How tobacco protects you against the flu
- 1 Center for Tobacco Control Research and Education, University of California, San Francisco, California, USA
- 2 Division of General Internal Medicine, Department of Medicine, University of California, San Francisco, USA
- N K Schneider, German Cancer Research Center, Im Neuenheimer Feld 280, D-69120 Heidelberg Germany;
- Received 12 December 2007
- Accepted 30 January 2008
Under the heading “How tobacco protects you against the flu”, the German chemical industry portrays a tobacco grower in an idyllic tobacco plantation. Despite the recent ban of transnational tobacco advertising within the European Union, using tobacco to promote another industry and potential societal health benefits might indirectly promote the social acceptability of tobacco to social leaders. The tobacco control community should thus monitor the use of other industries as a new method to circumvent the tobacco advertising ban and to support the social acceptability of tobacco by associating it with potential health benefits.
Since July 2007 the main weekly political magazines in Germany, Der Spiegel, Stern, Focus and Wirtschaftswoche, have published a series of advertisements promoting modern technologies, mainly genetic engineering. The campaign’s purpose is to raise the understanding and acceptability of genetically modified organisms and their use by the chemical industry in Germany. The ads were the first pillar of the “chemie-macht-zukunft” (chemistry makes future) campaign of the “Chemie-Wirtschaftsförderungs-Gesellschaft mbH (CWFG)/Initiative “Chemie im Dialog” (CID) (society for financial support of chemistry/“chemistry in the dialogue” initiative), funded by 30 chemical companies and associations, including the national chemical industry association, “Verband der Chemischen Industry eV (VCI)”.1 The other three advertisements in the series focus on the use of nanotechnology for new light sources, or the use of genetic engineering to make bacteria produce human-like tissue and to produce bioethanol for fuel, plastics and pharmaceuticals.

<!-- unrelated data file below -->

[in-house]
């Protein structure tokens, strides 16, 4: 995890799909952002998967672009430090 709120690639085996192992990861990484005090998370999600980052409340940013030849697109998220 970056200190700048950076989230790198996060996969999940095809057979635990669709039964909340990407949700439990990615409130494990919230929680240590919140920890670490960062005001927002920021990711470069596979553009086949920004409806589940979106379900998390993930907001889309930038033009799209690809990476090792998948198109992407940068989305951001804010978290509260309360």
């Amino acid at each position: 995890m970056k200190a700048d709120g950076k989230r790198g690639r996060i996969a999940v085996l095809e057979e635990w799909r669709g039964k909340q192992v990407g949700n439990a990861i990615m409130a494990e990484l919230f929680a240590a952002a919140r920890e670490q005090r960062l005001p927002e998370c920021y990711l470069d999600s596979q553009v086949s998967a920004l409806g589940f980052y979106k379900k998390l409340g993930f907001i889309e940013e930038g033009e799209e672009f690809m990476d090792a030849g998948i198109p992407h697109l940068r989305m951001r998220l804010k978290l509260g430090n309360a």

The second, more editorial, pillar of the campaign includes interviews with renowned scientists, including Nobel laureates, discussing the potential benefits of genetic engineering under the slogan “How do we want to live?”. These were placed in the weekly newspaper Die Zeit and the magazine Der Spiegel, to improve the perception of new technologies among opinion leaders.1 Both pillars are embedded in an extensive communication campaign, including discussion fora for opinion leaders in politics, research, business, workers unions and environmental NGOs.
A TOBACCO ADVERT THROUGH THE BACK DOOR?
Despite the recent ban of transnational tobacco advertising within the European Union, this advertisement appears indirectly to promote the social acceptability of tobacco to social leaders by using tobacco to promote another industry and potential societal health benefits, such as “vaccines against the flu” and even “antibodies for cancer treatment”. As the explanatory page on the campaign website states, “an image change for the [tobacco] plant is imminent” (der Pflanze steht ein Imagewandel bevor) due to its ability to produce medical agents.2 It describes the processes used by the chemical industry, but does not explain why tobacco plants were chosen. Theoretically any plant could be used in genetic engineering of antibodies or vaccines; there seems to be no logical reason to use tobacco in particular, except to support the heralded image change. The idyllic image of tobacco farming portrayed in the advertisement does not match the processes outlined in the text. Though associating medicine with tobacco seems counterintuitive, a tobacco company has had the same idea before: a 1987 memo distributed around the Philip Morris tobacco company brainstorming new cigarette concepts included cigarettes enriched with medicines, vitamins or even a cure for cancer (an idea apparently dismissed at the time).3 While support of tobacco in this advertisement may be unintentional, connections between tobacco and chemical companies have been exploited in the past to benefit tobacco interests.4
The tobacco control community should thus monitor the use of other industries being used as a new method to circumvent the tobacco advertising ban and to support the social acceptability of tobacco by associating it with potential health benefits.
Funding: This work was supported by the National Cancer Institute (grants CA-113710 and CA-87472) and the Flight Attendant Medical Research Institute. The funding agencies played no role in the conduct of the research or the preparation or revision of the manuscript.
Competing interests: None.